Wichita — A perfect score on the American College Testing exam is rare enough. Same goes for perfection on the SAT Reasoning Test.
No statistics are available on how many students manage that feat, but it's a safe bet that Bishop Carroll High School senior Jakub Voboril doesn't have a lot of company.
"Suffice it to say, it's a very, very small number," said Brian O'Reilly, a spokesman for the College Board, which administers the SAT.
Voboril, 17, learned last month that he had scored a 36 on his ACT, which he took in June. His perfect score, one of only two in Kansas on the June test, came after he scored 32 and 34 on his first two tries.
"Part of me said, 'That's good enough. You can stop there,"' he said. "But I decided to take it one more time to see what happened."
The perfect score came despite a bad night before the ACT.
"I get really nervous before tests," he said, "so I didn't sleep very well that night."
He took the SAT the same week. Those results - a perfect 2400 - came in shortly after Voboril got his ACT scores.
About 1.5 million students took the SAT last year, and fewer than 300 got perfect scores.
"It wasn't so much a feeling of, 'Wow, I'm shocked,' because I went in thinking I could do this," he said. "So it's just a good feeling. I'm really happy."
He had only one tip for those who would do well on the SAT: Go to the College Board's Web site and sign up for the "Official SAT Question of the Day."
"They send you one question every day, right to your inbox," he said. "So you get a feel for the types of questions, but you don't have to sit down for a couple hours and take a practice test."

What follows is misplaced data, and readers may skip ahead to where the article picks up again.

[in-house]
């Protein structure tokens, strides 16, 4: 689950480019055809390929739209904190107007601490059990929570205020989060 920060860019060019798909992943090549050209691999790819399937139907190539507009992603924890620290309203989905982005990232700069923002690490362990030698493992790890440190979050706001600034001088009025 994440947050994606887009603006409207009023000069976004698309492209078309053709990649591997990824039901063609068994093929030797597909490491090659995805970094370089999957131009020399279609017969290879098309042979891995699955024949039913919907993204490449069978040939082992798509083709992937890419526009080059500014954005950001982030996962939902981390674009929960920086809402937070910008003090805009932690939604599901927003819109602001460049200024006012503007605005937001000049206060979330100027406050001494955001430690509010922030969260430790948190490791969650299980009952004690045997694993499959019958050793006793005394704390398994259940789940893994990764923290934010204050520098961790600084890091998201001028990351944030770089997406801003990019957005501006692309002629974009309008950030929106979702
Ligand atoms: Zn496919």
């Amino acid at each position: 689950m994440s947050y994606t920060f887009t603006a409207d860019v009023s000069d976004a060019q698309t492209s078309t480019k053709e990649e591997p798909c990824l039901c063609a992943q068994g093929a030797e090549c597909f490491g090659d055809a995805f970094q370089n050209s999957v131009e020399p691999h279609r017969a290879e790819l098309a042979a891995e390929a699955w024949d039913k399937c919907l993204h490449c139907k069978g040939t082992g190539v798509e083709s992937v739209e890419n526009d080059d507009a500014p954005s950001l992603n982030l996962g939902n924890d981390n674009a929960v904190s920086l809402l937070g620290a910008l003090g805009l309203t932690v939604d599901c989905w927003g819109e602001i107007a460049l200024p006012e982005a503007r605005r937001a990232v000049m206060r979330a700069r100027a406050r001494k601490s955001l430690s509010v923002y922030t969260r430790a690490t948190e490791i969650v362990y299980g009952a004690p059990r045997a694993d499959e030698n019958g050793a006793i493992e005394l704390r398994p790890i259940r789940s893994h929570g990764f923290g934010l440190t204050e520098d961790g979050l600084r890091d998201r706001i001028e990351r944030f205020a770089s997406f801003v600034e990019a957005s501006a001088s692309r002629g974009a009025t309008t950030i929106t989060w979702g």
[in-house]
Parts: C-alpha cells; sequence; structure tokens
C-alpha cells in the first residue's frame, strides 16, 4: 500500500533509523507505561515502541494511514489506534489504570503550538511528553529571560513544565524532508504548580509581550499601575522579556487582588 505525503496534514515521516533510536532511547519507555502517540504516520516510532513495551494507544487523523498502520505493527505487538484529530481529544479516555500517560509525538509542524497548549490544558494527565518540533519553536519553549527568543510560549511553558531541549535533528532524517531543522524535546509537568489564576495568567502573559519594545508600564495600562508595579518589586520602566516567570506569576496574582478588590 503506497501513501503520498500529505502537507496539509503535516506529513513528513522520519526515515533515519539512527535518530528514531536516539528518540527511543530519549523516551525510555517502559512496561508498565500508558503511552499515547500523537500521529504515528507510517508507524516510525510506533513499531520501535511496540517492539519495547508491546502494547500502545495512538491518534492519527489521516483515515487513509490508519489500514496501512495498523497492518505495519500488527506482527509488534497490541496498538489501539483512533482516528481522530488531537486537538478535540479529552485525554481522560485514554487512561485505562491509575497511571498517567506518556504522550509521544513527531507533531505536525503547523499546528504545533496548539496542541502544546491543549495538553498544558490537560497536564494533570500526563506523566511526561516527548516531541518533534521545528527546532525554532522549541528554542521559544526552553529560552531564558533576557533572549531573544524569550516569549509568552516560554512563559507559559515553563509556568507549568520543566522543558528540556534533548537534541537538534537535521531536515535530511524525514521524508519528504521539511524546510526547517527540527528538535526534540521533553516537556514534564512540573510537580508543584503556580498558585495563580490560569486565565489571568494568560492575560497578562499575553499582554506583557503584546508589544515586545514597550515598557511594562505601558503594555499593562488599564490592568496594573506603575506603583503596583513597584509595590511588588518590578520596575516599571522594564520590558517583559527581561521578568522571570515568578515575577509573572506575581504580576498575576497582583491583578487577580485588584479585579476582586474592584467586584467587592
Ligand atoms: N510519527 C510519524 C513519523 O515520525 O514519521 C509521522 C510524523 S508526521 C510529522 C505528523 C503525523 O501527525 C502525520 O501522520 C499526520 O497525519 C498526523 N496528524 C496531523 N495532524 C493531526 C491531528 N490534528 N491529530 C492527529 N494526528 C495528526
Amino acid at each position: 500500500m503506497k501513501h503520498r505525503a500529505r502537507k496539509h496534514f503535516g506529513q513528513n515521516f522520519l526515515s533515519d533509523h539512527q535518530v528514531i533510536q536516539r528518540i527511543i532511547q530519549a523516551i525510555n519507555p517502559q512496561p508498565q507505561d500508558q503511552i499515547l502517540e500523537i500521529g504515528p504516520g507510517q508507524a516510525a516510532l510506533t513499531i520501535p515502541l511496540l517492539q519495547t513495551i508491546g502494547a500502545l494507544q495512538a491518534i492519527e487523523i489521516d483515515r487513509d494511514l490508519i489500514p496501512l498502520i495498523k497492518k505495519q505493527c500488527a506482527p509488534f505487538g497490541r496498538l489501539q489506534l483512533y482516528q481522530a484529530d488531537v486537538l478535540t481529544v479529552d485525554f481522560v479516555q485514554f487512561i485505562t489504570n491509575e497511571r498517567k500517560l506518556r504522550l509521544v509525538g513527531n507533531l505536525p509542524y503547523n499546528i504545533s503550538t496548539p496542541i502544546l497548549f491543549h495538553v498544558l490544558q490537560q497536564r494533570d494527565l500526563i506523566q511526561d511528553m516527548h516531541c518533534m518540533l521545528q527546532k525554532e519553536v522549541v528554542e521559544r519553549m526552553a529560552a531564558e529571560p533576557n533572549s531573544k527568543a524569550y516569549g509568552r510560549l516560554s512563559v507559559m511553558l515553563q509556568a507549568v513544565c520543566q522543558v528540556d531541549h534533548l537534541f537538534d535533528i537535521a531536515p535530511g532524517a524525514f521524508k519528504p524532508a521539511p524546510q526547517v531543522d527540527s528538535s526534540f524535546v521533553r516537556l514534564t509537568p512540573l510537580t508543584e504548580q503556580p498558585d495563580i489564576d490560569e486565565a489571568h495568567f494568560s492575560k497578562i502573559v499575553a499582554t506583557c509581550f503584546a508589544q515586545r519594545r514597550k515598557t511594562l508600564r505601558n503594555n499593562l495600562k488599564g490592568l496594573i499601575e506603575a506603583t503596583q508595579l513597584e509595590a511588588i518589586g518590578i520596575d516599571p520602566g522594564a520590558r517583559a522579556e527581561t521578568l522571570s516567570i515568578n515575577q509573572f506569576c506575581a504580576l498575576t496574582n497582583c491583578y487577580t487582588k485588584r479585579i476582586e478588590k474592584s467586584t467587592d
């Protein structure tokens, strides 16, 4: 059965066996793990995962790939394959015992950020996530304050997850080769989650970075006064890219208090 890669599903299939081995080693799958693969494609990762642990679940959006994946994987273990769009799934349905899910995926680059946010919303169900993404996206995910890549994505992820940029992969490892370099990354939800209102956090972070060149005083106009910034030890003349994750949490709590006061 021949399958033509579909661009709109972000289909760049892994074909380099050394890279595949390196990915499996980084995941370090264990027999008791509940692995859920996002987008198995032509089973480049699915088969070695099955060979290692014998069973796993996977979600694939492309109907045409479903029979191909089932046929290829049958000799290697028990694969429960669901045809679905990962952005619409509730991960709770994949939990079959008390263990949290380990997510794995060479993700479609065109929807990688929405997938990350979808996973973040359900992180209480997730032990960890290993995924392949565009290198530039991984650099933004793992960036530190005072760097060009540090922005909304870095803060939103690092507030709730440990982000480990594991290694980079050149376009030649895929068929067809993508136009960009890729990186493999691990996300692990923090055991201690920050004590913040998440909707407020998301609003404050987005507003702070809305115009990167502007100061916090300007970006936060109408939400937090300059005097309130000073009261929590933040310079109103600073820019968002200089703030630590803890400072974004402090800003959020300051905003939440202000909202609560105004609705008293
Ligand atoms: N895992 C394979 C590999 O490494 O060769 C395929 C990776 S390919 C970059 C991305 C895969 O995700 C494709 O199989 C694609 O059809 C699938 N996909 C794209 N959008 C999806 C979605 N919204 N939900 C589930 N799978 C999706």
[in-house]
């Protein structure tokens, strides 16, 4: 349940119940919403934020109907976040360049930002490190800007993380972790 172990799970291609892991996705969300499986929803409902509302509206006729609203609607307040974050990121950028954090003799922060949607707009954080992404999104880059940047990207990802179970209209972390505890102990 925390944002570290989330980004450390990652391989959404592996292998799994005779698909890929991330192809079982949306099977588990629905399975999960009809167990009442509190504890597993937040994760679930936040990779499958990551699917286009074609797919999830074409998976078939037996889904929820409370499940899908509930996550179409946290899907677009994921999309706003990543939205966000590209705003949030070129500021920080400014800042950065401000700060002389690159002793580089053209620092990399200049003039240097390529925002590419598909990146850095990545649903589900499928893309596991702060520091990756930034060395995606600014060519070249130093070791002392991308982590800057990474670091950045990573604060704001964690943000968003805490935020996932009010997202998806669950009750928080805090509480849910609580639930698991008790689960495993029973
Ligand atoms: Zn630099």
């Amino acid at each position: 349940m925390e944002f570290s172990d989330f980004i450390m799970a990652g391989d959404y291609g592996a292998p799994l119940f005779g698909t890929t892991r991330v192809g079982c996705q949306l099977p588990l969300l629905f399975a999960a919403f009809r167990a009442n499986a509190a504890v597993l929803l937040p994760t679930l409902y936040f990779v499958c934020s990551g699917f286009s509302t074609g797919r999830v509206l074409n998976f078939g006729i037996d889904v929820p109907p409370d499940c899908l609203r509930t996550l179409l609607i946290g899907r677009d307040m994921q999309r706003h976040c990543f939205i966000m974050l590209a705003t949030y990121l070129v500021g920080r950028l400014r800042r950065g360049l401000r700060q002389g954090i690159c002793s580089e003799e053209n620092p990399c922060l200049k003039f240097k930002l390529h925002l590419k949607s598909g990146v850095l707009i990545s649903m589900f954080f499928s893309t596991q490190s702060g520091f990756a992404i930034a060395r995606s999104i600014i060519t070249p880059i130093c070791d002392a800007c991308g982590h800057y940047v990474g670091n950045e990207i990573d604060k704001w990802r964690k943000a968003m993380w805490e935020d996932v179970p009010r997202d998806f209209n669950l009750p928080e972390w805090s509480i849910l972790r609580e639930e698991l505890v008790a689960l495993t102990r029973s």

Beyond that, he has no quick answer for how he did so well.
"It's weird, because before I took it, I checked out a couple books from the library. I expected there to be this big secret that all the smart people had that I just had to read.
"But I found out there's not a secret formula. Obviously, you have to pay attention in classes, take classes that are going to teach you what you need to know - that sort of thing."
Voboril participates in Science Olympiad, Scholars Bowl and debate at Bishop Carroll, where he has earned straight A's in advanced-placement classes. His mother, Pam, is a school nurse there, and his father, Bob, is superintendent of Catholic schools in Wichita.
His two older sisters, Millie and Katie, were valedictorians both at Carroll and at Benedictine College in Atchison.
"We don't ever say to them, 'We expect A's,"' Bob Voboril said. "The most important thing is not the grades they get, it's the kind of people they are. We truly believe that if you shape your kids to be good human beings, then they will naturally become good students."
The younger Voboril has not settled on a college or a major, but has considered math, philosophy and law - possibly at Notre Dame or Princeton.
And despite his perfect scores, he said he isn't counting on getting into his first choice.
"I've always had the impression that high test scores will help you very much, but you have to have more than that," he said. "Colleges want people who are going to be leaders and who are going to give back to their community. Fortunately, I've had plenty of opportunities to do things like that."